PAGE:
Cinque Terre consists of five villages along the Italian Riviera coastline. As per usual, we didn’t go with a plan but with the option to hike or take the train between the wonderfully saturated towns, the days flew by. Enjoy only a fraction of the photos we took, I could not resist every angle of every home.
We traveled by train from Florence to La Spezia onto Corniglia. We stayed in an Airbnb in Corniglia and hiked to Vernazza then Monterrosso al Mare the first day. As the sun was setting we took the train back to Corniglia.
We suggest purchasing a Cinque Terre card, it covers the train and bus fare and entry for hiking fees. The train stops at all five towns frequently however the buses only stay local to each town and do not travel in between. The trails open and close intermittently, so be sure to check if the routes you want are clear. The following photos are in no particular order and taken from any of five villages or in between. Costello DoriaCorniglia at sunset.AND LOOK WHO WE FOUND!!? Chris and Shauna met up with us for our last day on the coast. We hiked and ate gelato and caught the sunset together, traveling with friends really is the best way to do it.
I’ll attempt to make this short and sweet, naming the places we visited but not in detail. My best friend Sara has been involved in the wine industry since college so Italy was the perfect place to integrate her passion with their trip. We were just lucky enough to be there. In south Tyrol/northern Italy we toured two vineyards. J. Hofstätter being the first.
Abbazia Di Novacella was our second stop.A few cuties we found in Italy. Venice wasn’t even on our radar but Sara and Dustin had plans to visit so again, we tagged along. I would love to tell you where any of the next series of photos took place…but we were constantly lost and I truthfully have no idea.Unfortunately, we were only in Venice for one night but I am so glad we added it to the trip. The memories made there were some of our favorites. We left the next morning and sadly parted ways from the Soekers, Florence being the first place we would explore just the two of us. Florence CathedralMercato CentraleGustapizza will forever hold our hearts…and our bellies.Sunset view from Piazzale MichelangeloPonte VecchioPiazza della Signoria at night.I developed an obsession with lemon Fanta…but I can’t seem to find it in the States.Uffizi GalleryBoboli GardernsAs if Italy couldn’t get any better, we took Maile and Jesse’s advice and hopped a train to the coast. Check out our next entry if you want to be inundated with pixels.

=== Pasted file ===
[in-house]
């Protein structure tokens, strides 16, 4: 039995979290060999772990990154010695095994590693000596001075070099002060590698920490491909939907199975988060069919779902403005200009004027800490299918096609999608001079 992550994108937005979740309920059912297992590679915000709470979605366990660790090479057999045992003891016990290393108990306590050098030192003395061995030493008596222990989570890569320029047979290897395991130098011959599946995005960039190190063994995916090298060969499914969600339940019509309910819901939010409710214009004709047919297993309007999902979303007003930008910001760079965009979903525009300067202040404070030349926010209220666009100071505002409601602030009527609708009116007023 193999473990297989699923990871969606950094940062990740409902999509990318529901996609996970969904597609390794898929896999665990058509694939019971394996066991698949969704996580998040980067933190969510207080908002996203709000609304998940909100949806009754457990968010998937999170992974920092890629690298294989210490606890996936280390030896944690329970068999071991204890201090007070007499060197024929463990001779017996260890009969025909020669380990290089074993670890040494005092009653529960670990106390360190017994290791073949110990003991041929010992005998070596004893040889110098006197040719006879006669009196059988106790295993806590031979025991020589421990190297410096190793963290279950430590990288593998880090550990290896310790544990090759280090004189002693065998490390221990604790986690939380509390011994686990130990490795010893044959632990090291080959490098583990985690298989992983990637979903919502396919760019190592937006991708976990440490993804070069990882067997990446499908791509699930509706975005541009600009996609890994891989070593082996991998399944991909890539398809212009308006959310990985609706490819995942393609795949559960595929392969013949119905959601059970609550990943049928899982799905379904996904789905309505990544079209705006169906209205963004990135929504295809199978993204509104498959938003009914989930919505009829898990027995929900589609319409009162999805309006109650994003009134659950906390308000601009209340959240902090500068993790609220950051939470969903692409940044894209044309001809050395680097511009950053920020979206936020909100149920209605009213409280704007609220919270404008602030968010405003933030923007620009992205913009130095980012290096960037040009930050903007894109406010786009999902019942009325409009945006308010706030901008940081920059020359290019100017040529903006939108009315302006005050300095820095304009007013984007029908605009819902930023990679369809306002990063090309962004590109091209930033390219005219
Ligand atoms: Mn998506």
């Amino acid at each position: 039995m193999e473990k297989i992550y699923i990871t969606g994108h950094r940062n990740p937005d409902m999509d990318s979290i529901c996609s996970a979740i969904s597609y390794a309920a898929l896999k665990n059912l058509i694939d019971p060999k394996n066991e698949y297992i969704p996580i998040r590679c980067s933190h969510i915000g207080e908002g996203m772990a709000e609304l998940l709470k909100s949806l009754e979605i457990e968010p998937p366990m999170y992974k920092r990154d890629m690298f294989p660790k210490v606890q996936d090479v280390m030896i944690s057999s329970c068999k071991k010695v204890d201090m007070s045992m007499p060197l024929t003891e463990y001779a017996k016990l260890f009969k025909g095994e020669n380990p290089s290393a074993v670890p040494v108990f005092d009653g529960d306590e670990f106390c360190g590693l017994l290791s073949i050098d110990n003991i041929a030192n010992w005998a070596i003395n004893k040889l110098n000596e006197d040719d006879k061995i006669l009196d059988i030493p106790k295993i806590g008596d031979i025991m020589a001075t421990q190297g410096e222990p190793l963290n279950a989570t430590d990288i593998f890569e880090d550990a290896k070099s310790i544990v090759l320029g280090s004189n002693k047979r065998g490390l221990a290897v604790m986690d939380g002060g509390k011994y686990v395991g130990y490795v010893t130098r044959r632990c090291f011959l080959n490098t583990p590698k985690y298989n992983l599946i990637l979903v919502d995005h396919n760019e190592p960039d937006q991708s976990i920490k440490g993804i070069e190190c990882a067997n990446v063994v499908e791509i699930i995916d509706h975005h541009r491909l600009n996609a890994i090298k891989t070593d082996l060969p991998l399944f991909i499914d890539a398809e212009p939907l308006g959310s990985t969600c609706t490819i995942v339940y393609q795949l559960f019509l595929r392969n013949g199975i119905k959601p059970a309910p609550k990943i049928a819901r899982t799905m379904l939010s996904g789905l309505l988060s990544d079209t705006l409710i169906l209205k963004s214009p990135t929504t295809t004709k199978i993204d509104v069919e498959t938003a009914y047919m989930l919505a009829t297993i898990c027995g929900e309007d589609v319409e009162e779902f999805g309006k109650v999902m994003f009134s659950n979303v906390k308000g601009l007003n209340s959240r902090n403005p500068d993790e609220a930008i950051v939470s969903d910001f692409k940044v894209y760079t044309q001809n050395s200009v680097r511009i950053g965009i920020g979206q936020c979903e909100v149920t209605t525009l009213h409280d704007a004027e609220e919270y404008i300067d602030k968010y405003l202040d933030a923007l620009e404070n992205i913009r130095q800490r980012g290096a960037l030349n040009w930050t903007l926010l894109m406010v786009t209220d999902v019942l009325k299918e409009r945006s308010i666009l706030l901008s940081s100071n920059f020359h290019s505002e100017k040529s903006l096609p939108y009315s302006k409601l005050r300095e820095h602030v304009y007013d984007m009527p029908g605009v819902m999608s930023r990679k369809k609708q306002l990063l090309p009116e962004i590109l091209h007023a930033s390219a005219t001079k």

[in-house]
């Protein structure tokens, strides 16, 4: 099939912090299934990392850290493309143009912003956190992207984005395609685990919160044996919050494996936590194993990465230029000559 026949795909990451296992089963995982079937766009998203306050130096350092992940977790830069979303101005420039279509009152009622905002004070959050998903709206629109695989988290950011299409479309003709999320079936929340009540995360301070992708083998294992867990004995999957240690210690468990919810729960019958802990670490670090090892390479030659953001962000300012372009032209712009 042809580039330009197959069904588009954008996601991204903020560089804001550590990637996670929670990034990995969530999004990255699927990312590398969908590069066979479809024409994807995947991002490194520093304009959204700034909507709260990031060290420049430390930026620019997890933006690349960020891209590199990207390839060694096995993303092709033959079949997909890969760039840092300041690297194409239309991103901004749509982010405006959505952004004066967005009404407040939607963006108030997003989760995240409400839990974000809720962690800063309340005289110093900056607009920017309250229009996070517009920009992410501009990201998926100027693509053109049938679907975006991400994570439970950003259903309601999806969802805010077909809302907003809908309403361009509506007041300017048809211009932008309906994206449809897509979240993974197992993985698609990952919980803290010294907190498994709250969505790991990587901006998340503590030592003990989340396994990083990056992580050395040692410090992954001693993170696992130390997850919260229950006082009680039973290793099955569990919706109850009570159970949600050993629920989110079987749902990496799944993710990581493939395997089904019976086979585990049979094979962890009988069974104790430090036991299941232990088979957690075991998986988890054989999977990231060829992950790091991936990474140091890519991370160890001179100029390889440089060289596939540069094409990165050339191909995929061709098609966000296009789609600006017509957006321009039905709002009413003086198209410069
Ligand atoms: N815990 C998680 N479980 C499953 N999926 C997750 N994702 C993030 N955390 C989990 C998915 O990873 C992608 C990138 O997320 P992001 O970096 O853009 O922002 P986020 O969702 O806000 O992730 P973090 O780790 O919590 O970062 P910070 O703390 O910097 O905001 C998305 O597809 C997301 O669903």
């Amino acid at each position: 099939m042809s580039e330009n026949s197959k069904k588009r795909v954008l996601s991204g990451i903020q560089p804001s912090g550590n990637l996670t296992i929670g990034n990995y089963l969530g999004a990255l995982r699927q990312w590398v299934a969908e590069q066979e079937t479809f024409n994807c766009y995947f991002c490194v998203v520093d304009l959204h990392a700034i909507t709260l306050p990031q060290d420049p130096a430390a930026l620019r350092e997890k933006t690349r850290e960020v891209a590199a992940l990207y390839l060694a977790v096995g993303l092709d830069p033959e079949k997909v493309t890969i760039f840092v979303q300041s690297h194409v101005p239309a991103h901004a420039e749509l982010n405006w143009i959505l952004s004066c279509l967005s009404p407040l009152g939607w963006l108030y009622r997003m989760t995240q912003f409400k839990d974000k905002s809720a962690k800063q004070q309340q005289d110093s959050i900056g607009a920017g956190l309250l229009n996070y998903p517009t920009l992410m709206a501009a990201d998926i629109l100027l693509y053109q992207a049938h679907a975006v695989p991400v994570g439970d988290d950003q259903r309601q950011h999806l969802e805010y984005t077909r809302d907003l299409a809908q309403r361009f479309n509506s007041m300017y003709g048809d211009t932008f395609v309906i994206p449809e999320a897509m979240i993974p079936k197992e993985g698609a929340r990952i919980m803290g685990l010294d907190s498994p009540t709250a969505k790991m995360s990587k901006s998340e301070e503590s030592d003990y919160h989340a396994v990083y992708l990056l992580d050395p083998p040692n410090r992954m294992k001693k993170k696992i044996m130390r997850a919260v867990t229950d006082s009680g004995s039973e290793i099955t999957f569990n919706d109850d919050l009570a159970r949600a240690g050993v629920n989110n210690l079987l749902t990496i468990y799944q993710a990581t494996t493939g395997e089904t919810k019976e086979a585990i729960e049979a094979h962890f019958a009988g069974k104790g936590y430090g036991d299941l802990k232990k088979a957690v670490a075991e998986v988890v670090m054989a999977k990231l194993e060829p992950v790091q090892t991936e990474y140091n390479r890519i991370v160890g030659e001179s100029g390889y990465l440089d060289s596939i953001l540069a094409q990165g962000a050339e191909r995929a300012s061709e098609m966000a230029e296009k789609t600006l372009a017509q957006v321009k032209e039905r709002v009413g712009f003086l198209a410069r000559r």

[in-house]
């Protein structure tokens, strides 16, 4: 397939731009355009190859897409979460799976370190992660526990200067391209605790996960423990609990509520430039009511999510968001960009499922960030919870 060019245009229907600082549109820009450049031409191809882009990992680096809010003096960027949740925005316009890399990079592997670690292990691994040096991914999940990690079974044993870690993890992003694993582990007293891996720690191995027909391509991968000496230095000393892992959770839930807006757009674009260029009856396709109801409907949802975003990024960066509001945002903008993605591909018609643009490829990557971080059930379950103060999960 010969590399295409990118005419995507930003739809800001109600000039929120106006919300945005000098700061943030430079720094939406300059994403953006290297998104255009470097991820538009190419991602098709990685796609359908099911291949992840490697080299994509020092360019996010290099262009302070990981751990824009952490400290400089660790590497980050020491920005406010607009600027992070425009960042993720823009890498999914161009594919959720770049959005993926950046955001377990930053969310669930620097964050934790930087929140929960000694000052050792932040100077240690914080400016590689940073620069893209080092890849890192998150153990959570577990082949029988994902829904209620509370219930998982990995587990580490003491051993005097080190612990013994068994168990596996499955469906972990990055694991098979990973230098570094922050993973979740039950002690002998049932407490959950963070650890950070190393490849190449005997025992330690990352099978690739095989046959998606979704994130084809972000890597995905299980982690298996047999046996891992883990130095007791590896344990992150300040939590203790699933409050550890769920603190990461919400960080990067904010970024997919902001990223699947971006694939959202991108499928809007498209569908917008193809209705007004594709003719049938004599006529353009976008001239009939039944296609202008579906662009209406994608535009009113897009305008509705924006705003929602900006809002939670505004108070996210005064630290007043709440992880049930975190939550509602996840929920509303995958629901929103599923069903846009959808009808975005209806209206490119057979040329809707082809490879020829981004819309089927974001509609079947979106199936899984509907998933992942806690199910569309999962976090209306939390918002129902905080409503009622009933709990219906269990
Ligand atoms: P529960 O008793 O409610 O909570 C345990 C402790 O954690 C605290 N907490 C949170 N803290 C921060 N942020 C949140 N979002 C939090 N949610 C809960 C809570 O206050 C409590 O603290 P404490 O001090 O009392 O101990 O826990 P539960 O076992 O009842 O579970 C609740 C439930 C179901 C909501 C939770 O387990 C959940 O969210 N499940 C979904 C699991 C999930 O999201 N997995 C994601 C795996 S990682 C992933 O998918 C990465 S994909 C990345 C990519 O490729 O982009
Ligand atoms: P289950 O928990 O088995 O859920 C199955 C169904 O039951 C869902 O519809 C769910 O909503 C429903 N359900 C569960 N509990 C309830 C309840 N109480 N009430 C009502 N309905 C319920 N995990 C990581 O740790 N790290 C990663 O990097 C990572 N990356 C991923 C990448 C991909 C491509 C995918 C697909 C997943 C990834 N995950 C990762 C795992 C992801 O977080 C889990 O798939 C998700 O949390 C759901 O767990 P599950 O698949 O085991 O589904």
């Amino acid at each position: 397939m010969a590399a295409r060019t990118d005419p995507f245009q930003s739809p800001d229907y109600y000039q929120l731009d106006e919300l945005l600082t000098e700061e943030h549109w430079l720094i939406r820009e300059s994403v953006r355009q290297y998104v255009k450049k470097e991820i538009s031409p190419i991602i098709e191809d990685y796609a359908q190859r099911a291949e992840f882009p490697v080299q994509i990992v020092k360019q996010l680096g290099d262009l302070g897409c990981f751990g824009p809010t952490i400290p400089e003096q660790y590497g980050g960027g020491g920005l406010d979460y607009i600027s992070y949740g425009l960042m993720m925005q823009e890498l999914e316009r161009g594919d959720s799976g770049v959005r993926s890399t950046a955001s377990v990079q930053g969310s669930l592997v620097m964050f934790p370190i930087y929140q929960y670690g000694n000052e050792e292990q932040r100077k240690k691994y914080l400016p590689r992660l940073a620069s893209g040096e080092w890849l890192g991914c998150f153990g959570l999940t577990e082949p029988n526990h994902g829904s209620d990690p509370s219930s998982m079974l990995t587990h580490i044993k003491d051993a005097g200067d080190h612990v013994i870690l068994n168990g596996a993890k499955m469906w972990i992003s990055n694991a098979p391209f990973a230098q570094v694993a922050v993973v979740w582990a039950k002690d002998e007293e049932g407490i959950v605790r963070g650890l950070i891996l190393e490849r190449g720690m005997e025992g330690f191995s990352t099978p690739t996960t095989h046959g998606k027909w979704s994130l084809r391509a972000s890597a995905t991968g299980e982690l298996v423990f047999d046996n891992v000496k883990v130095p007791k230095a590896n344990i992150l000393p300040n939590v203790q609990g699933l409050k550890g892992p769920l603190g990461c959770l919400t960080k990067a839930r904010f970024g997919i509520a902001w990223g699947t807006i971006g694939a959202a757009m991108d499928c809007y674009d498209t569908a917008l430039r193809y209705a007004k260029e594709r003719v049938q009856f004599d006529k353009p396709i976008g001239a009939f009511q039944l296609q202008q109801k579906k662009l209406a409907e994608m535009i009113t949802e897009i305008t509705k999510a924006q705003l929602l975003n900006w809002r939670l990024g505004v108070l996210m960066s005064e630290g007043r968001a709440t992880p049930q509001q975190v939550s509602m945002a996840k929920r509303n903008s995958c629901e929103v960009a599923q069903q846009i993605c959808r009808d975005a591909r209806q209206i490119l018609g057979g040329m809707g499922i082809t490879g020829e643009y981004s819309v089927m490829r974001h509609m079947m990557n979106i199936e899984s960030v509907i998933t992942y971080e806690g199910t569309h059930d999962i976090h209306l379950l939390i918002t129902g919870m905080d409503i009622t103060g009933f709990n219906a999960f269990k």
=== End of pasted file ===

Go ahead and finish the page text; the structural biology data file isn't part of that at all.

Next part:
We arrived in Munich around 8pm, were scooped up by our beloved friends/landlords and swept off into 24 hours of pure hospitality. We were hosted by friends of friends for two nights and we could never express how grateful we are of our introduction to Germany. We were in the Meadows of Therese, amongst the towering tents by 10am the next morning and our first Oktoberfest experience was underway.
Oktoberfest has a dizzying way of filling your day. We were in constant whirl of “look at that” “taste this!” and “let’s go here!” We ate and drank beyond our limits, toured the tents and struggled to keep up with the energy surrounding us. And just like that, we were off the next morning to meet Chris and Shauna as if we didn’t just drink a barrel of bier! The Simonses are our good friends from Hawaii, they were also backpacking through Europe at the time and had a formative influence on how we traveled for the next few weeks. Tim and I had never been to Europe, never stayed in an Airbnb, or even taken a train or subway, Chris and Shauna eased us into the trip and we are very appreciative of that.We rented a car and drove south into Bavaria. In Schwangau we found Neushwanstein Castle. It may look familiar, being the inspiration of the castle in Disney’s Sleeping Beauty.